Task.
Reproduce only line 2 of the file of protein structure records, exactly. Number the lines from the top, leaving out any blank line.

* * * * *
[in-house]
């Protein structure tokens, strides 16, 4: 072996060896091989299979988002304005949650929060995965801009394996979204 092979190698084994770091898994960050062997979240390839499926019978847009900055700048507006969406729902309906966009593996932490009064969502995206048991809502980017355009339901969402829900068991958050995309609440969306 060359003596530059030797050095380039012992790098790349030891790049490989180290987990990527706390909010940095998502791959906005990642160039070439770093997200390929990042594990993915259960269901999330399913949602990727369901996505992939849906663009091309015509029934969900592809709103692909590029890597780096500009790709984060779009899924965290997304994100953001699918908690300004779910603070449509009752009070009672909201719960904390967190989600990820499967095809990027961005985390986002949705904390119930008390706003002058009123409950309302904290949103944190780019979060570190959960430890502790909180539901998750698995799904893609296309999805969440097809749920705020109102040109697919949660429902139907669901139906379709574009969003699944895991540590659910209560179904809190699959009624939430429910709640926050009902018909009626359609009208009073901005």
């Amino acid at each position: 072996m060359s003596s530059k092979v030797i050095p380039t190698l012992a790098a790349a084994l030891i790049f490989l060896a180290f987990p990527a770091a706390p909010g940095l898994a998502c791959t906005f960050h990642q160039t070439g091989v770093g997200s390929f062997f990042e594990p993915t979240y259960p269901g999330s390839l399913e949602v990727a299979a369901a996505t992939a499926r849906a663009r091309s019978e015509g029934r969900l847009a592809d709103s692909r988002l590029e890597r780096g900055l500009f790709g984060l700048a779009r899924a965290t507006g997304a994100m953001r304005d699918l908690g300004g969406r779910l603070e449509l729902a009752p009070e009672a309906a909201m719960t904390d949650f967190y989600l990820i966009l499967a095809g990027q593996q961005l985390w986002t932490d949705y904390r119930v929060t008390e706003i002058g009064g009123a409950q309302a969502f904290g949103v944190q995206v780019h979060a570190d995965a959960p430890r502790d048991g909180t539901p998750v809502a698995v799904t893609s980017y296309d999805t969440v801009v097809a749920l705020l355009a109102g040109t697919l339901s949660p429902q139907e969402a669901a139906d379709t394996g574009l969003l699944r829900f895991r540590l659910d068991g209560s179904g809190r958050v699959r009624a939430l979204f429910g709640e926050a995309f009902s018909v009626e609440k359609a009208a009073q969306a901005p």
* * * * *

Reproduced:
């Protein structure tokens, strides 16, 4: 072996060896091989299979988002304005949650929060995965801009394996979204 092979190698084994770091898994960050062997979240390839499926019978847009900055700048507006969406729902309906966009593996932490009064969502995206048991809502980017355009339901969402829900068991958050995309609440969306 060359003596530059030797050095380039012992790098790349030891790049490989180290987990990527706390909010940095998502791959906005990642160039070439770093997200390929990042594990993915259960269901999330399913949602990727369901996505992939849906663009091309015509029934969900592809709103692909590029890597780096500009790709984060779009899924965290997304994100953001699918908690300004779910603070449509009752009070009672909201719960904390967190989600990820499967095809990027961005985390986002949705904390119930008390706003002058009123409950309302904290949103944190780019979060570190959960430890502790909180539901998750698995799904893609296309999805969440097809749920705020109102040109697919949660429902139907669901139906379709574009969003699944895991540590659910209560179904809190699959009624939430429910709640926050009902018909009626359609009208009073901005």